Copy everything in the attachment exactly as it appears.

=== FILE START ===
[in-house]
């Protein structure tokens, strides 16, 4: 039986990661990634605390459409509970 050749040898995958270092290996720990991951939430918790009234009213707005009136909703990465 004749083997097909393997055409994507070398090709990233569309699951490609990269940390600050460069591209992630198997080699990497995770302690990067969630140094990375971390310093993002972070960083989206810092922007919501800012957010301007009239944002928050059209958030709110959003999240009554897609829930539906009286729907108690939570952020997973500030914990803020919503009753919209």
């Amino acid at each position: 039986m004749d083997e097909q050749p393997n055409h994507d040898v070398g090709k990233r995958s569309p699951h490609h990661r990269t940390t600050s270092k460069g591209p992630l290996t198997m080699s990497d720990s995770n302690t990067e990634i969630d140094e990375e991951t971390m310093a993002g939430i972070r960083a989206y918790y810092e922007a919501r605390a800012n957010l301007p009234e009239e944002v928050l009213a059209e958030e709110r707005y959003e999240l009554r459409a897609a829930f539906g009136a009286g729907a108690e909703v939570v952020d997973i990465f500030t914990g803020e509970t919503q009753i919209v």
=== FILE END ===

[in-house]
């Protein structure tokens, strides 16, 4: 039986990661990634605390459409509970 050749040898995958270092290996720990991951939430918790009234009213707005009136909703990465 004749083997097909393997055409994507070398090709990233569309699951490609990269940390600050460069591209992630198997080699990497995770302690990067969630140094990375971390310093993002972070960083989206810092922007919501800012957010301007009239944002928050059209958030709110959003999240009554897609829930539906009286729907108690939570952020997973500030914990803020919503009753919209």
């Amino acid at each position: 039986m004749d083997e097909q050749p393997n055409h994507d040898v070398g090709k990233r995958s569309p699951h490609h990661r990269t940390t600050s270092k460069g591209p992630l290996t198997m080699s990497d720990s995770n302690t990067e990634i969630d140094e990375e991951t971390m310093a993002g939430i972070r960083a989206y918790y810092e922007a919501r605390a800012n957010l301007p009234e009239e944002v928050l009213a059209e958030e709110r707005y959003e999240l009554r459409a897609a829930f539906g009136a009286g729907a108690e909703v939570v952020d997973i990465f500030t914990g803020e509970t919503q009753i919209v």